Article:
It's likely you already know a lot about iOS 4 -- we've covered it in depth in the past, when it was still called iPhone OS 4. Obviously the big additions are multitasking, folders, iBooks, along with user-defined wallpapers, Mail's new unified inbox, Bluetooth keyboard support and some 1500 other features, most of which require updated apps in order to really shine. Here's a quick list of the biggies -- you can get most of this stuff on your iPhone 3G or higher / iPod touch 2G or higher right now if you're a dev, and it'll be free for everyone on June 21st:
- Background audio (think Pandora).
- Background VoIP (think Skype).
- Background location data, both with live GPS for backgrounded turn-by-turn, and cell tower-based for lower power draw.
- Orientation lock -- you can set it to always stay in portrait
- Spell check (like on the iPad).
- Bluetooth keyboard support (again, on the iPad).
- User-defined wallpaper (a jailbreak favorite).
- Tap to focus when recording video, just like with photos, and a 5x digital zoom for the camera.
- Playlist creation and nested playlists
- App folders for sorting apps. You can even put an app folder in the dock.
- Enhanced Mail. You can have a merged inbox view, switch between inboxes quickly, and sync to more than one Exchange account. There's also threaded messaging (at last!) and in-app attachment viewing.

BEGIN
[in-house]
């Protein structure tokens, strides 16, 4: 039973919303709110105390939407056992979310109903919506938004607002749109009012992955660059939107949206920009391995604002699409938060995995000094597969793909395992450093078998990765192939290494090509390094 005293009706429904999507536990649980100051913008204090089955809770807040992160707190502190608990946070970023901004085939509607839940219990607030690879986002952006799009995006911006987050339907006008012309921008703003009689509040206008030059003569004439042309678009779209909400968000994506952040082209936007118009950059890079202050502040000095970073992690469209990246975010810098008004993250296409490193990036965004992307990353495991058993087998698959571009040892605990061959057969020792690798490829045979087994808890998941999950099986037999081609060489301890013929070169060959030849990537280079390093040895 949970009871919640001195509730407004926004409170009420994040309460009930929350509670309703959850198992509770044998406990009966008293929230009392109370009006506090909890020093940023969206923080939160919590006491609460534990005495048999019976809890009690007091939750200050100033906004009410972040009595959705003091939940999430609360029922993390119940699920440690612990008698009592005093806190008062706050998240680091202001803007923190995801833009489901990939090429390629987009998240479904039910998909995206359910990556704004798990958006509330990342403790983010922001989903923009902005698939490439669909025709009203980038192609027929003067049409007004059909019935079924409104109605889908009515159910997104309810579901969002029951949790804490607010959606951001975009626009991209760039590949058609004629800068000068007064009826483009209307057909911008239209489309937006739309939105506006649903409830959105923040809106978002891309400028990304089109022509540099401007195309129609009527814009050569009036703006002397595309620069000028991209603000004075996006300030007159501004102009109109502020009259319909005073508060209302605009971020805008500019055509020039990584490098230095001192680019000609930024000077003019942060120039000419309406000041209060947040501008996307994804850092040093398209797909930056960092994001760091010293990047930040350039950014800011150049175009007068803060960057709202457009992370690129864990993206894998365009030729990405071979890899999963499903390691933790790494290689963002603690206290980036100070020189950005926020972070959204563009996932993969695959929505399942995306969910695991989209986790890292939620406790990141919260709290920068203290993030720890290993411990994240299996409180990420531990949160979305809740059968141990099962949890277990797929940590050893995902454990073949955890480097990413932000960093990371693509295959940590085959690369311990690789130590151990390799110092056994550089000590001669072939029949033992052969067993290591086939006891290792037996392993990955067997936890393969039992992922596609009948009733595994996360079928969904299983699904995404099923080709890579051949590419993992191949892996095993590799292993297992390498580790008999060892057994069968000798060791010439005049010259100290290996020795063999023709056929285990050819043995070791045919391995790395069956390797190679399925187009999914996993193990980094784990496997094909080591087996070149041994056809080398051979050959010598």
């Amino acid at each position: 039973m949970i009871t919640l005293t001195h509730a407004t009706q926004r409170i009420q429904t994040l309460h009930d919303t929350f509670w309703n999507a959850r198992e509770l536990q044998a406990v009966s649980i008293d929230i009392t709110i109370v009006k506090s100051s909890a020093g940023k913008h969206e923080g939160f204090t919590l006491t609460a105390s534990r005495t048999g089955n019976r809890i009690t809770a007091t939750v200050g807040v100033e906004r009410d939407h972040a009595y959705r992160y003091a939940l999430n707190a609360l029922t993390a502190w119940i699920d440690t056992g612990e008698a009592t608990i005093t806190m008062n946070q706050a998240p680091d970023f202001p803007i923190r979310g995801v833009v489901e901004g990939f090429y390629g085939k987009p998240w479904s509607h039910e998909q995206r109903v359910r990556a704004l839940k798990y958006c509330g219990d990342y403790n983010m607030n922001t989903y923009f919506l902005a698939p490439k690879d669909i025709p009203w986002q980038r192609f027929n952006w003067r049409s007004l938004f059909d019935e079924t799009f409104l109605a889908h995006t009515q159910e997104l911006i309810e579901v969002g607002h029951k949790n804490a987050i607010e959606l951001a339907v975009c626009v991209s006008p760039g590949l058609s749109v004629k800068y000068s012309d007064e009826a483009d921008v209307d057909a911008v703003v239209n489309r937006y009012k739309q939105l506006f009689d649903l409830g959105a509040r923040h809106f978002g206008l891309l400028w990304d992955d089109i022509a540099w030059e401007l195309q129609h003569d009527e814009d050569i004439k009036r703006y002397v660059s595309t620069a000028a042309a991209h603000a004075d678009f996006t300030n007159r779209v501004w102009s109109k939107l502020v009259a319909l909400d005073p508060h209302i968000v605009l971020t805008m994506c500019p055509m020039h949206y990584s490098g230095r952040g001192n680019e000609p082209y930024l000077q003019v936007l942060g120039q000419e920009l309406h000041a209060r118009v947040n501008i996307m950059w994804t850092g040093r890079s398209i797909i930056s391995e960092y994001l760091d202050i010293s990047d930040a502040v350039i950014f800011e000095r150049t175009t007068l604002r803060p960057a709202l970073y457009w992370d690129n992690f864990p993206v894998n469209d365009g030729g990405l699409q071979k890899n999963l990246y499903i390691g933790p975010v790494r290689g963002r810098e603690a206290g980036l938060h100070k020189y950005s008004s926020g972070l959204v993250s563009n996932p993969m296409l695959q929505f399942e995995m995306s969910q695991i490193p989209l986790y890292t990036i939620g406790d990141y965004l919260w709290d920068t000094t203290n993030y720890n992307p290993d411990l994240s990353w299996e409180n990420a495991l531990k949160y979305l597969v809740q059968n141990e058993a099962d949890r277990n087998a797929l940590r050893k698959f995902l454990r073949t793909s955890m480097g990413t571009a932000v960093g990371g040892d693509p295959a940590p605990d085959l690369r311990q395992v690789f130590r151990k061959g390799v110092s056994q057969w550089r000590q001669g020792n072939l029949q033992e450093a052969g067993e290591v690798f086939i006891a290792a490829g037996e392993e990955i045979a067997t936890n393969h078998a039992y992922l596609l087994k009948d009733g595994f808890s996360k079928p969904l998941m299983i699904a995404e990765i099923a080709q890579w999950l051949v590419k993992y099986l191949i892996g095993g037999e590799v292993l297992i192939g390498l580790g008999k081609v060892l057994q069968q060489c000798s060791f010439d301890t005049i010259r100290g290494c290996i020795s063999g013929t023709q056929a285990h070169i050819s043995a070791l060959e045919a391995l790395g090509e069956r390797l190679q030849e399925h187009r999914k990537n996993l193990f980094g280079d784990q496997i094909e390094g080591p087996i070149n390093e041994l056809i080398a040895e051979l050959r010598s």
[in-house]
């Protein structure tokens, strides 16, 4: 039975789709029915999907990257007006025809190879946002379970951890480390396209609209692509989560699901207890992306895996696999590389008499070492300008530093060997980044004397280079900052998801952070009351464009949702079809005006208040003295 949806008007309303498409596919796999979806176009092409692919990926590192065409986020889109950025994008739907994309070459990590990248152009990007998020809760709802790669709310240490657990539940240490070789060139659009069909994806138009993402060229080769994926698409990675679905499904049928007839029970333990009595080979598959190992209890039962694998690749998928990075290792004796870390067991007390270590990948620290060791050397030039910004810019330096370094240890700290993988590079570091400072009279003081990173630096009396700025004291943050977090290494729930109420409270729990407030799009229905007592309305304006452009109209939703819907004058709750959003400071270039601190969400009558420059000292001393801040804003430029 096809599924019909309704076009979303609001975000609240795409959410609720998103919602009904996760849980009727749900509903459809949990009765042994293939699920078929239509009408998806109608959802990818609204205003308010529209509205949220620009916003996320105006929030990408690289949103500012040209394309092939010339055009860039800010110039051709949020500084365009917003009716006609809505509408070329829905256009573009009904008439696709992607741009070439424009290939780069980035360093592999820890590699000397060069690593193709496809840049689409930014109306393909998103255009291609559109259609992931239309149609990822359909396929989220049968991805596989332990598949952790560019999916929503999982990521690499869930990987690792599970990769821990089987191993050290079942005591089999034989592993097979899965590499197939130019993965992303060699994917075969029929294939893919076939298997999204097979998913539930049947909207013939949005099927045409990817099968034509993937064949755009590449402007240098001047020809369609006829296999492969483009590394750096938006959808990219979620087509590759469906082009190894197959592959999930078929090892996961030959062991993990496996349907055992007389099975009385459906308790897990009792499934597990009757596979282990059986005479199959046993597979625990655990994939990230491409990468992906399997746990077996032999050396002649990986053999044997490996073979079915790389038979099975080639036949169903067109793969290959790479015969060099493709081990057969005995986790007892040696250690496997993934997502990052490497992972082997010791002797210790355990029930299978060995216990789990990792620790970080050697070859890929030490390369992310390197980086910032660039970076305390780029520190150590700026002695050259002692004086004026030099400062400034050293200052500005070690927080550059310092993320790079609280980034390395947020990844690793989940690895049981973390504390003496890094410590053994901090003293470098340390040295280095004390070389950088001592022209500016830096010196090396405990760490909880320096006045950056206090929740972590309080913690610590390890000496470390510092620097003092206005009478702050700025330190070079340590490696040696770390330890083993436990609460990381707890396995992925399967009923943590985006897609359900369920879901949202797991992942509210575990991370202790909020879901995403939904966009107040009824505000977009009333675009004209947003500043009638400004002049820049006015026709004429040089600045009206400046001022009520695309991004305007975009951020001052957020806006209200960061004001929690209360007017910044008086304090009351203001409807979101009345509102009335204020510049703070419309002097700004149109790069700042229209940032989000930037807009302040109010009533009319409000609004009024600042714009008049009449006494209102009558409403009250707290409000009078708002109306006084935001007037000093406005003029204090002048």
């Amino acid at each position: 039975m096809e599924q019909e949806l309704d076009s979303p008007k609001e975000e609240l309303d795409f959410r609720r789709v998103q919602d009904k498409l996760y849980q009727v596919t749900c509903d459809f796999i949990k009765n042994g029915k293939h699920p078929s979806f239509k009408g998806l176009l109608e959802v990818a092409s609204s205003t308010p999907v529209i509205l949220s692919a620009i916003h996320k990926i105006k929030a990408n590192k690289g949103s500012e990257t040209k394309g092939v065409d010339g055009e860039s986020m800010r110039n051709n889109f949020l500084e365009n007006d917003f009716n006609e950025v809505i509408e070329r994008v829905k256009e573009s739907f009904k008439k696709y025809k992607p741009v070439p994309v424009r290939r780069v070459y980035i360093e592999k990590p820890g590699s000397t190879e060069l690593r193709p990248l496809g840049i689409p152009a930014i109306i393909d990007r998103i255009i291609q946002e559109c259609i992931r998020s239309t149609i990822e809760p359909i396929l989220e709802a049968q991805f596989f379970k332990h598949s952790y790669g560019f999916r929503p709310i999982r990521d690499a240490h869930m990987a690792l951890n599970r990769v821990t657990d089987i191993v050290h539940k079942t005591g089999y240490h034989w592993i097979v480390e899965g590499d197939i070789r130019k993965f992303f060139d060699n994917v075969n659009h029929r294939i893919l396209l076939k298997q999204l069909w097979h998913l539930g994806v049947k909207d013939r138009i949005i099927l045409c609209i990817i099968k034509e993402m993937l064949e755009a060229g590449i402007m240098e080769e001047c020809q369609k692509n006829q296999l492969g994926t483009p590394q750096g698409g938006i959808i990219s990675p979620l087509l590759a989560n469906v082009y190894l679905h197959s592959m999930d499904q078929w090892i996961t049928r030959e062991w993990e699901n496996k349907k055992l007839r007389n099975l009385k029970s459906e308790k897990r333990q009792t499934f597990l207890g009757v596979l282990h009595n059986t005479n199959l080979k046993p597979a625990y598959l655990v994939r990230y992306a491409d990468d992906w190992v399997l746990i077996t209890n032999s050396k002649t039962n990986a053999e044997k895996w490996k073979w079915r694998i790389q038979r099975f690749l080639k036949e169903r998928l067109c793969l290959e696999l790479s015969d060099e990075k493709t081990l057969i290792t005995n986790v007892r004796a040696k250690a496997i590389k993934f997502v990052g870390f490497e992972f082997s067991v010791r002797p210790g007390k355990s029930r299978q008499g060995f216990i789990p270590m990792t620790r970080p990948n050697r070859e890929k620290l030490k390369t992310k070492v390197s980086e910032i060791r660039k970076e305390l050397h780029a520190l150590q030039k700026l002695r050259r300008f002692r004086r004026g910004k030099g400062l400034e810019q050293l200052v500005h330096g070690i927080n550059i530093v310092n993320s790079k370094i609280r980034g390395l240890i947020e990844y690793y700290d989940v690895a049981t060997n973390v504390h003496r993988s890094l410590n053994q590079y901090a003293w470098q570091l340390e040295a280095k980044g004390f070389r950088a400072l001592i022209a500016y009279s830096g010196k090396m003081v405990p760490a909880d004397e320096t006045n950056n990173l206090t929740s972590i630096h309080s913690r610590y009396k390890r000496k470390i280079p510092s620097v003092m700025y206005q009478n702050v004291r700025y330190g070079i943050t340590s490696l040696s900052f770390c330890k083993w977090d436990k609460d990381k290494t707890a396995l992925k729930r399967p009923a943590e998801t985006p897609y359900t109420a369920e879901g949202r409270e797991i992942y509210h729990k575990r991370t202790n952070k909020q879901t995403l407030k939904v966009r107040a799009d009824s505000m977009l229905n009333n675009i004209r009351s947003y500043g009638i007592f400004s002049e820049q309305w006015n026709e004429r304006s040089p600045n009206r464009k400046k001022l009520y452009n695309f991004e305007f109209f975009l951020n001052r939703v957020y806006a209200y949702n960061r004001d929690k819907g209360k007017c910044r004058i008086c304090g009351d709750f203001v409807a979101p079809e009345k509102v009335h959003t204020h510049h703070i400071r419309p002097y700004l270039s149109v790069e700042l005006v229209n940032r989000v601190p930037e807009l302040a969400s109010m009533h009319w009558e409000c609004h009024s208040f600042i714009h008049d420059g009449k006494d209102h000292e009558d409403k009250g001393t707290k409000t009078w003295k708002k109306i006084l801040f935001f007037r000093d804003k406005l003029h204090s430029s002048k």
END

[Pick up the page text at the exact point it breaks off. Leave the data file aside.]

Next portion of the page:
- iBooks, just like on iPad, only smaller. You can wirelessly sync books between platforms, a la Kindle.
- Enterprise features, including remote device management and wireless app distribution.
- Local notifications. Like push notifications, but sends a notification straight from the app without needing a push notification server, perfect for an alarm, for instance.
- Fast app switching. Saves the state of an app and resumes it from where you left off, without dwelling in memory.
We've been using iOS 4 since it was announced on our iPhone 3GS, and it's very much the same iPhone experience with some extremely welcome tweaks, like being able to quickly switch between apps by double-clicking the home button, and being able to lock the phone in portrait orientation. But other than that it'll be up to the app developers to really take advantage of these 1,500 new APIs -- we haven't seen too many apps make use of the new features yet, and that's where iOS 4 will really shine.